Heinrich Stegemann did an apprenticeship as a house painter in Hamburg-Altona from 1904 to 1906. He also attended evening classes at the local School of Arts and Crafts, where his teachers were Franz Breest and Hans Kolitz. In 1906, Stegemann was given a scholarship that enabled him to attend daytime classes there. In 1909, he moved to the Art Academy in Weimar, where he studied under Max Thedy and Albin Egger-Lienz. After serving in the First World War, Stegemann worked from 1918 onwards as a freelance artist in Hamburg. He often went to Berlin, where he joined the November Group in 1920; he also joined the Hamburg Artists’ Association (the Hamburgische Künstlerschaft), and in 1927 he joined the Association of German Artists.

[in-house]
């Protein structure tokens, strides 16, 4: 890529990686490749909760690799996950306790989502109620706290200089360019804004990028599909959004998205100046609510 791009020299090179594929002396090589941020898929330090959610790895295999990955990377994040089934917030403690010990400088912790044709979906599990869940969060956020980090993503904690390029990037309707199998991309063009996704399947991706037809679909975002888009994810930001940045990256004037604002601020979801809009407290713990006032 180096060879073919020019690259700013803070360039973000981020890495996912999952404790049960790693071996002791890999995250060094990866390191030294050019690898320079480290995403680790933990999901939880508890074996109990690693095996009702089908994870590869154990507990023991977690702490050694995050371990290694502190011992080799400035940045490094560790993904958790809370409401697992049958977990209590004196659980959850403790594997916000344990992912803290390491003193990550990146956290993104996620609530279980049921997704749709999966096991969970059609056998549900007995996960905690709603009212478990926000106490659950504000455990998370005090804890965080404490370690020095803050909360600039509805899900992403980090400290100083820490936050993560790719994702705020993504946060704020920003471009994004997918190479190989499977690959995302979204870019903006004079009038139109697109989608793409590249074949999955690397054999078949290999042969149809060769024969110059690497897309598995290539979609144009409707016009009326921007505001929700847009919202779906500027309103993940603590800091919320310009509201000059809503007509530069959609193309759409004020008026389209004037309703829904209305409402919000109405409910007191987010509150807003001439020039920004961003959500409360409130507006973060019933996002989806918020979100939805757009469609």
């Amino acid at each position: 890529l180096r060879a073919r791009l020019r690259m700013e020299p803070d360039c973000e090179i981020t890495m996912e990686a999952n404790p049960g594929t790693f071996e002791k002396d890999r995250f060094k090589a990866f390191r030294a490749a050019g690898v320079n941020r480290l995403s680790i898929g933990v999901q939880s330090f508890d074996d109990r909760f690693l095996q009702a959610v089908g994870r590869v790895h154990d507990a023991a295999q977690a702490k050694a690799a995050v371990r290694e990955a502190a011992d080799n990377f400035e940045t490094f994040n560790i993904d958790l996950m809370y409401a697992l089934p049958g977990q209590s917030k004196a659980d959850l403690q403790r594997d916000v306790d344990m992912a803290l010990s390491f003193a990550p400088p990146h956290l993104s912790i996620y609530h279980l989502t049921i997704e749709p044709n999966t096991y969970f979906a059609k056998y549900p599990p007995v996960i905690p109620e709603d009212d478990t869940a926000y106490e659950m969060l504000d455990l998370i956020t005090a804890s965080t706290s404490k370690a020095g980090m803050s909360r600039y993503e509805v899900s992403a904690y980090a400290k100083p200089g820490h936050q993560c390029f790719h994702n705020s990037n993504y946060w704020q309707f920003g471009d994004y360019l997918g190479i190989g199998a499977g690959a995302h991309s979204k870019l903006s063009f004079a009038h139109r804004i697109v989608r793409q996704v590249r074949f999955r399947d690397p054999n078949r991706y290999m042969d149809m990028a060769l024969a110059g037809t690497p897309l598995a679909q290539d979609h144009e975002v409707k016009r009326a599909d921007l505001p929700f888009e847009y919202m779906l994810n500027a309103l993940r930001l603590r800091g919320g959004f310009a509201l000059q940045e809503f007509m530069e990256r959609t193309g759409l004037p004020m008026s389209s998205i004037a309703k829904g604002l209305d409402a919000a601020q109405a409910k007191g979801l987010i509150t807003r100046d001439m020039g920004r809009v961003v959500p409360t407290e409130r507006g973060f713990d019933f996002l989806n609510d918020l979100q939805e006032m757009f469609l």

Stegemann married Ingeborg Krause. In 1922, Stegemann visited Lyonel Feininger in Weimar. He thereafter undertook several study tours. After the National Socialists assumed power in 1933, Stegemann was denounced as a “degenerate” artist. In 1934, his murals in the Hamburg City Theatre were destroyed, and in 1935 his fresco in the Bogenstrasse School was removed. On 21 July 1936, the exhibition “Painting and Sculpture in Germany” was opened in the Kunstverein in Hamburg with Stegemann as curator, but it was closed down just a few days later by Adolf Ziegler, the Deputy President of the Imperial Chamber of Fine Arts. Stegemann remained overnight in the exhibition rooms in order to protect the paintings, and as the head of the exhibition he was then summoned before the “court of honour” of the Imperial Chamber of Fine Arts. In 1937, 43 of his paintings were removed from German museums, with several of them burnt in the main fire station in Berlin. Three of his works were exhibited in the Munich exhibition of “degenerate art”. A bombing raid on Hamburg in 1943 destroyed almost all of Stegemann’s oeuvre.